• Accelerate renewable energy development and innovation through initiatives such as Mission Innovation and the Clean Energy Ministerial.
  • Negotiate a Montreal Protocol hydrofluorocarbon phase-down amendment in 2016, and increase financial support to developing countries to help them implement a phasedown.

By adopting the commitments above—and launching new actions in the three areas below—President Obama and the five Nordic leaders can cut their nations’ greenhouse gas emissions, protect the Arctic, and help secure more ambitious climate change action globally.

Combat climate change while supporting sustainable development

To curb global climate change under the Paris climate agreement, world leaders are deepening existing partnerships and launching new ones with developing countries to support a shift toward resilient, low-carbon economic growth. To accelerate this shift, country leaders will need to continue to ramp up public and private climate finance. By the Organisation for Economic Co-operation and Development’s count, the climate finance gap is about $40 billion per year short of the 2009 goal set by world leaders in Copenhagen, Denmark, to raise $100 billion per year by 2020. To close this gap, the Nordic leaders and President Obama should commit to expanding their use of public financing to leverage private-sector investment in low-carbon and resilient development. For example, U.S. and Nordic leaders should build on innovative approaches already employed by the U.S. Overseas Private Investment Corporation, the U.S. Agency for International Development, the Danish Climate Investment Fund, and government and business members of The Global Innovation Lab for Climate Finance. These groups leverage pension fund investments and other private-sector financing to support low-carbon development through insurance, loans, and loan guarantees, as well as by reducing risk—by, for example, allowing initial investment returns to flow directly to investors.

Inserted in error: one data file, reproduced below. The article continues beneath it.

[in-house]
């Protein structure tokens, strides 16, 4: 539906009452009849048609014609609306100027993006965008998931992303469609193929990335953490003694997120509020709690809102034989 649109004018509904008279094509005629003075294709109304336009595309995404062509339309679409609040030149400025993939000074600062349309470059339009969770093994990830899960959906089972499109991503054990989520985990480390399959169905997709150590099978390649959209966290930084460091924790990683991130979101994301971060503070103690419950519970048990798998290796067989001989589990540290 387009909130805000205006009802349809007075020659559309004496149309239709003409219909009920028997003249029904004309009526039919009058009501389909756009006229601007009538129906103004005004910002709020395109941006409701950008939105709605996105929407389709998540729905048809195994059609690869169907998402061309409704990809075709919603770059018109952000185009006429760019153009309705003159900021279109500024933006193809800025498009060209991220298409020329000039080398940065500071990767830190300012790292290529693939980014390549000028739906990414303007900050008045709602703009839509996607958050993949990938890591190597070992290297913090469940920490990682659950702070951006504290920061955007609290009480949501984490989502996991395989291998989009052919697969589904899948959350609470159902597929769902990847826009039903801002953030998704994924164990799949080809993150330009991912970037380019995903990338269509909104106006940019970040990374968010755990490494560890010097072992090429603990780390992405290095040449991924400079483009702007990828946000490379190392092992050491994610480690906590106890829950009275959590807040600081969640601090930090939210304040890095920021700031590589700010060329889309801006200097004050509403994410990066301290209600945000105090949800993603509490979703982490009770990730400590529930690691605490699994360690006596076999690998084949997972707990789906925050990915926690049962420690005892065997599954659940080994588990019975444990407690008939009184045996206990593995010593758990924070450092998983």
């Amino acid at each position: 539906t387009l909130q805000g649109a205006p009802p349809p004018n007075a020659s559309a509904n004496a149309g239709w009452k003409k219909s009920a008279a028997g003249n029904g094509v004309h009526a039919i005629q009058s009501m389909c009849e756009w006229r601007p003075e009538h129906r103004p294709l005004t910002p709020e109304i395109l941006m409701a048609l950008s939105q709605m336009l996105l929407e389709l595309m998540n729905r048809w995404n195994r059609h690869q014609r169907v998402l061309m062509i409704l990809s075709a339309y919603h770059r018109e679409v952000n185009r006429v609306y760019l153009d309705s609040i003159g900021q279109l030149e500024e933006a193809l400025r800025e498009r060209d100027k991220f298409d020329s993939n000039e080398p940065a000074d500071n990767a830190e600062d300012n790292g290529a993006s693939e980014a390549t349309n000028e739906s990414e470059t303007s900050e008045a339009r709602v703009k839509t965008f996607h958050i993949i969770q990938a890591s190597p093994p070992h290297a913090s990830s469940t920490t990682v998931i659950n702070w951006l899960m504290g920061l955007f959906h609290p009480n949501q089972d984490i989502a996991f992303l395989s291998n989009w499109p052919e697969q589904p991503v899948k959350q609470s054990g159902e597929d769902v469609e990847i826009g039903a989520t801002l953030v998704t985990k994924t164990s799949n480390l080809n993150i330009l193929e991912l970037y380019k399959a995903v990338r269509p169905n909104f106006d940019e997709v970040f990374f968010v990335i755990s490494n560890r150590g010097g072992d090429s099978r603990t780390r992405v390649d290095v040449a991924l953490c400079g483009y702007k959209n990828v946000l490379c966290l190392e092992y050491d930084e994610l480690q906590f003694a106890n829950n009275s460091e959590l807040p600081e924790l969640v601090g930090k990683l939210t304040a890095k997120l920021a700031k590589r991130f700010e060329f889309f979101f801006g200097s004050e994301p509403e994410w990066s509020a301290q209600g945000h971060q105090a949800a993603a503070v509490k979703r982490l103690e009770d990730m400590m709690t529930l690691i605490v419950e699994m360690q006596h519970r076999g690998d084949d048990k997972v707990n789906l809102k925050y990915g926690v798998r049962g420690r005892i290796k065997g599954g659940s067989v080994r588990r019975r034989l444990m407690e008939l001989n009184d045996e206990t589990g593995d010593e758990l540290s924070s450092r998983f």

President Obama and the Nordic leaders should also jointly commit to expanding offshore wind energy development by investing in the research and infrastructure needed to improve offshore wind power generation and transmission. The abundance of offshore wind resources in Denmark, Norway, Sweden, and along the Atlantic Coast of the United States creates significant opportunity for economic development and shifting the electric power sector away from fossil fuels to zero-emissions energy sources. According to a 2015 Center for American Progress issue brief, U.S. Atlantic Coast states have yet to tap “a secret weapon … at their disposal” for curbing carbon pollution and creating jobs via their vast offshore wind resources. As much as 143 gigawatts of offshore wind resources are available for development in federal offshore areas with relatively low conflict with existing ocean uses. For comparison, the record for electric power consumption across the entire New England electric power grid is 28.13 gigawatts, set in 2006.

Avoid dangerous Arctic warming tipping points

Nowhere on Earth are the consequences of climate change more evident than in the Arctic, which is warming twice as fast as the rest of the planet. This could cause dire outcomes for much of the globe. Arctic warming is speeding up global sea level rise and increasing flood risks for 40 percent of the world’s population living near coasts. In April, scientists were stunned to see signs that the gigantic Greenland ice sheet is melting at least a month earlier than it has during the past three decades.